Greg: What was your first theatrical or non-theatrical job?
John: My first writing job was a job at UWA when they were trying to get funds together for a medical faculty (which they did not have in the 1950s) and I wrote the music and a lot of the lyrics for two revues in 1952 and 1953 to try and raise money. I don’t know how much they raised but that was my first job at writing music.
Greg: What do you wish someone had told you when you were starting out?
John: If you don’t like the heat stay out of the kitchen.
Greg: Who or what is your biggest influence?
John: Musically it was film musicals of the 1940s when I was growing up as a teenager, which were often about musical comedies of their era and the past before that. And my main source that really got me on the right track, was the music of Jerome Kern.
Greg: What’s your best advice for auditions?
John: Be prepared.
Greg: If you hadn’t been a composer/lyricist, what would you have been?
John: I can’t think of anything else. I was advised to do a, b and c but I couldn’t. I just worked at it until I got there.
Greg: Do you have any theatrical superstitions or rituals?
John: I don’t have any superstitions. All this business about the Scottish play – no, I don’t really.
Greg: What are your top tips for an aspiring theatre composer?
John: Be humble and work hard. Don’t fall in love with what you are doing or yourself.
Greg: Silas Marner was originally a best-selling novel by Geoge Eliot. What did you know about the novel before you started working on it?
John: I read Middlemarch first, then The Mill on the Floss and then I came to Silas Marner. I saw the Ben Kingsley film and it lodged in the subconscious and 30 years later it was, I thought, it’s still there, let’s bring it out and do it.
Greg: Your musical adaptation was written in 1993. What was the first thing you did when you started working on this musical?
John: I tried to get Silas down in musical terms. The actual character – nobody else, him first. That took a few months and then once that fell into place, the moods and the titles, then it expanded to all the other characters. As soon as it started to expand Silas immediately fell into place and all the other characters followed.
Greg: So, as you mentioned, there was a movie released with Ben Kinglsey in 1985, directed by Giles Foster. Did the movie play at all into this version?
John: No I don’t think it does. The story is the story and either you make it or you don’t. I think the movie was very faithful to the story. But as always there is a gap between doing something for two and a half hours for the stage. In human terms, when people are actually doing it in front of you (the audience) it’s more interesting to work out how to intergrate the story and use flashbacks and time to keep it interesting. Not too much but a little bit.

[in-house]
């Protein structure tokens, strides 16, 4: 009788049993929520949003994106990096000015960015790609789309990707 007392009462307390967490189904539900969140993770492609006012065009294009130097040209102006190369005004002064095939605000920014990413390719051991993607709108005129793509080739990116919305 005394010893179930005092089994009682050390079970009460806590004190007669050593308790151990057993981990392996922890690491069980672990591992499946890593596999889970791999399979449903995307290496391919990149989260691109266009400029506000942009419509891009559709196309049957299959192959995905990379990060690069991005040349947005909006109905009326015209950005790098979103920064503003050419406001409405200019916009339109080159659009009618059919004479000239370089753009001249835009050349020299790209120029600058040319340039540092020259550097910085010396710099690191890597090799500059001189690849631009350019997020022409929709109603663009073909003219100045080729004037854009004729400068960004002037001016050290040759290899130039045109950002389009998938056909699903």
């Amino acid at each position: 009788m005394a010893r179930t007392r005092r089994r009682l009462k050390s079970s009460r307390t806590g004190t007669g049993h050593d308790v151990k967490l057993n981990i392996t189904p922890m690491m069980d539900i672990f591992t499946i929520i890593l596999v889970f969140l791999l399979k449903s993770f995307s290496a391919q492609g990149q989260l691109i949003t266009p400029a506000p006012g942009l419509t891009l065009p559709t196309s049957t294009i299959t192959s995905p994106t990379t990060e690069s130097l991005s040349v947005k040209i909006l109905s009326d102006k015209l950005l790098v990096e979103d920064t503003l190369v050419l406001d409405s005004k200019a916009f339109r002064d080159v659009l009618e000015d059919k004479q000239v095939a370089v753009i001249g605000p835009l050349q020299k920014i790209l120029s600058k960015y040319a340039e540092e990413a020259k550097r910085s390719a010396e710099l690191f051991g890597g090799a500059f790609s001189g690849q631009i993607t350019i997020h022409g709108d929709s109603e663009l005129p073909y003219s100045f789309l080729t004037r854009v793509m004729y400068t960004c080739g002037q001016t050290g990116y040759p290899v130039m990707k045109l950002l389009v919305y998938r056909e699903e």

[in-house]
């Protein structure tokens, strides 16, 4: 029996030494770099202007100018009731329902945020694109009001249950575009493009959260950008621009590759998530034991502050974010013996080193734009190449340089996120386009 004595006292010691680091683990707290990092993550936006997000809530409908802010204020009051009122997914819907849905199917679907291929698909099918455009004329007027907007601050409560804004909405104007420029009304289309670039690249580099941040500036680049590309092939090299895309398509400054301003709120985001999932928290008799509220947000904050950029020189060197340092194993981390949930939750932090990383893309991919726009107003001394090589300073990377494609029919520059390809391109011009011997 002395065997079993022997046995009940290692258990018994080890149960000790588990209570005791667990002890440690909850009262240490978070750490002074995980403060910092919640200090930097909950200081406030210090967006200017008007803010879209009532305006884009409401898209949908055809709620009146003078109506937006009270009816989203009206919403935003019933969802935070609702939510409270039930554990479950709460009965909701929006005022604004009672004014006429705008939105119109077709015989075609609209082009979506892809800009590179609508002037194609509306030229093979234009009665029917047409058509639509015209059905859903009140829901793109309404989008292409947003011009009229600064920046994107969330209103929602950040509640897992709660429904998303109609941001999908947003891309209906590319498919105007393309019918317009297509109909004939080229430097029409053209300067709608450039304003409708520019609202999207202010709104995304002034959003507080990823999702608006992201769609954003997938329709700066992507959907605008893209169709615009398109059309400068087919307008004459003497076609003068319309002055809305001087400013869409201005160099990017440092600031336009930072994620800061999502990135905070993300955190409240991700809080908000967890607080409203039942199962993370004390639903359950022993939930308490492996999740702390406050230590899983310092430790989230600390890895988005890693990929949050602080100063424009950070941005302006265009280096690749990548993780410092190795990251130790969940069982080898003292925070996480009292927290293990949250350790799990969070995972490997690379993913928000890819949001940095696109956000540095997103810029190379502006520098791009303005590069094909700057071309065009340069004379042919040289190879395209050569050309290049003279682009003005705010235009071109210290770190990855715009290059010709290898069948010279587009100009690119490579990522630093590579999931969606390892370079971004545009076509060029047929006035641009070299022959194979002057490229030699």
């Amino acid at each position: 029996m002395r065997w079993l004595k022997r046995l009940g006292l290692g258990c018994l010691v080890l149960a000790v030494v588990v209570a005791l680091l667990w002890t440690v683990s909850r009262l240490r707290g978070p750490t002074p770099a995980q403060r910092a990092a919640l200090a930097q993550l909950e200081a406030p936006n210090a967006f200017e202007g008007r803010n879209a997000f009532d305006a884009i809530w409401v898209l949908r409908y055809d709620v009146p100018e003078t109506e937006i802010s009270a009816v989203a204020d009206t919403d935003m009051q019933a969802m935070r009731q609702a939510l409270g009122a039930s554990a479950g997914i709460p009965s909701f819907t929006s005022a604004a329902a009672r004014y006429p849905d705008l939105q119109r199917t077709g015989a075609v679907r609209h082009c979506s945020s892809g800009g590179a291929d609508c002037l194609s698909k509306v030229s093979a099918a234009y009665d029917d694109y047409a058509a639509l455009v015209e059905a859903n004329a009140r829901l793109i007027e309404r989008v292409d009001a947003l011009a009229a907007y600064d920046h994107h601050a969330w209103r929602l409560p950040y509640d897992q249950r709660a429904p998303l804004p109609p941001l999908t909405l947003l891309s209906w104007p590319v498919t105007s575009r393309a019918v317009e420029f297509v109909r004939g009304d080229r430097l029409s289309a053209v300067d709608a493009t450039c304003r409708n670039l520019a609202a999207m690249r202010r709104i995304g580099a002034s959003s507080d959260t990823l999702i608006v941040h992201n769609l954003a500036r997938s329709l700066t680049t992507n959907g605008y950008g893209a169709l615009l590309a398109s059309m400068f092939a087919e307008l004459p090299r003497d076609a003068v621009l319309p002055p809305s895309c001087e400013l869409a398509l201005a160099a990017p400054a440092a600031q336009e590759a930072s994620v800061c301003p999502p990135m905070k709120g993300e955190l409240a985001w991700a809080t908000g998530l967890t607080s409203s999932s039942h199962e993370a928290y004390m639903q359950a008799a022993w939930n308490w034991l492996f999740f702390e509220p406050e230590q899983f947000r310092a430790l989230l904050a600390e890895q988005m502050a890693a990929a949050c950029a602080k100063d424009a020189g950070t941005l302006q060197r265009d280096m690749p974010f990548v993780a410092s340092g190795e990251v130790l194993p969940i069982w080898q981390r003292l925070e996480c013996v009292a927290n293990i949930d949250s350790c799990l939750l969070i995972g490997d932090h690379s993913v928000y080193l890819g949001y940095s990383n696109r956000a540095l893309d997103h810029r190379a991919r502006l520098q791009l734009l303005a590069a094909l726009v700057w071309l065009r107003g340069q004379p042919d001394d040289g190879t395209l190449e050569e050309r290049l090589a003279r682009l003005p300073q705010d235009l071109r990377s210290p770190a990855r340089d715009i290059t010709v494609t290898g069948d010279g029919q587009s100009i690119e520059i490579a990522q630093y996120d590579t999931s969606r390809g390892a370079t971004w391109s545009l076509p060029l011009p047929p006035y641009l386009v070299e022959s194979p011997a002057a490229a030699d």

Greg: What comes first? The music or the lyrics?
John: Something drawn from the character, like ‘Treasure’ for instance, is obviously drawn from the character so fingers roam across the piano keys until something happens and then you think, ah, this is a good title. Then you start from the title, with the context that you have put the title into till the whole thing gradually develops until you have reached the end.
Greg: So, what would you call the genre of the music you composed?
John: I would say, a musical play. Almost of a style of it’s own. No particular time could you put it in. This could have been written in the 20s, the 80s, it could have been written now. I tried to make it no particular style. The music was written for two pianos to accompany the singers.
Greg: What is something that you really love about this work?
John: It’s a story of the old Victorian era, a melodrama mixed with something very, very human at the end. Which is classic Victorian drama writing and that is what attracted me to it. They don’t write stories like that anymore.
Greg: Looking back on your incredible career in musical theatre, what was a highlight working in this industry?
John: Well obviously writing much of the material for the London Palladium and mingling with all of the stars that performed my work was a highlight. And probably the opening night of Charlie Girlin Melbourne in 1971 was even for me, better than the opening night in London in 1965. The cast were so strong and wonderful: John Farnham, Anna Neagle.
Greg: Well thank you so much for taking the time to chat. I’m excited to see what happens next with the show!
John: Thank you very much indeed.
John Taylor is a composer and lyricist with a life long career in musical theatre. Charlie Girl (1965) – composer, lyricist with David Heneker, (1965-1971, West End 2202 performances, Melbourne 1971, London Revival 1986), Doddy’s Here, West End (1965) Mr. & Mrs(1968)- Book, lyrics and music, (West End). The Water Babies (1973) – Book, lyrics and music, adapted from Charles Kingsley’s book, West End. The Royalty Follies(1974) – composer, lyricist, West End. Taylor continued to write songs for comedies, full length musicals and revues throughout the 1960s and 70s. In 1979 Taylor worked for Richard Rogers and William Hammerstein for the London revival of The King and I starring Yul Brynner and Virginia McKenna and further revivials of The Sound of Music at the Apollo Victoria in 1981 starring Petula Clark. In 1982 Taylor retired to Southern California and continued composing music and writing lyrics and libretti. Silas Marner, book, music and lyrics, based on the George Eliot novel, will presented by The Midnite Youth Theatre Company in March 2019.